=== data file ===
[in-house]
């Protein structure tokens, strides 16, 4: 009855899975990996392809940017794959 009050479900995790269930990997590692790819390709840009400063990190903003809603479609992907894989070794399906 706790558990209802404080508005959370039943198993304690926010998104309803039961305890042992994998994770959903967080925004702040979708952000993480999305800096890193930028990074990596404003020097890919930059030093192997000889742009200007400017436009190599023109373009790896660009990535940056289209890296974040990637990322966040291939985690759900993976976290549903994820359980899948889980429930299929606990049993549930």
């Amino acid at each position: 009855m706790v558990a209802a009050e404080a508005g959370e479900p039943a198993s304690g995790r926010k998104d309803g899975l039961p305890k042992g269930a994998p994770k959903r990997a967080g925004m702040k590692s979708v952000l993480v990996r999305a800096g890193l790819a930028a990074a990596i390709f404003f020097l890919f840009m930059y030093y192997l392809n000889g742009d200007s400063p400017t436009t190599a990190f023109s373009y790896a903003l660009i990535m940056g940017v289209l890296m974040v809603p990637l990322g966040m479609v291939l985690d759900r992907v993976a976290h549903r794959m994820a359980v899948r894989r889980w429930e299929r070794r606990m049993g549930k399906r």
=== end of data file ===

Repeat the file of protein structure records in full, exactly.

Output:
[in-house]
């Protein structure tokens, strides 16, 4: 009855899975990996392809940017794959 009050479900995790269930990997590692790819390709840009400063990190903003809603479609992907894989070794399906 706790558990209802404080508005959370039943198993304690926010998104309803039961305890042992994998994770959903967080925004702040979708952000993480999305800096890193930028990074990596404003020097890919930059030093192997000889742009200007400017436009190599023109373009790896660009990535940056289209890296974040990637990322966040291939985690759900993976976290549903994820359980899948889980429930299929606990049993549930």
């Amino acid at each position: 009855m706790v558990a209802a009050e404080a508005g959370e479900p039943a198993s304690g995790r926010k998104d309803g899975l039961p305890k042992g269930a994998p994770k959903r990997a967080g925004m702040k590692s979708v952000l993480v990996r999305a800096g890193l790819a930028a990074a990596i390709f404003f020097l890919f840009m930059y030093y192997l392809n000889g742009d200007s400063p400017t436009t190599a990190f023109s373009y790896a903003l660009i990535m940056g940017v289209l890296m974040v809603p990637l990322g966040m479609v291939l985690d759900r992907v993976a976290h549903r794959m994820a359980v899948r894989r889980w429930e299929r070794r606990m049993g549930k399906r």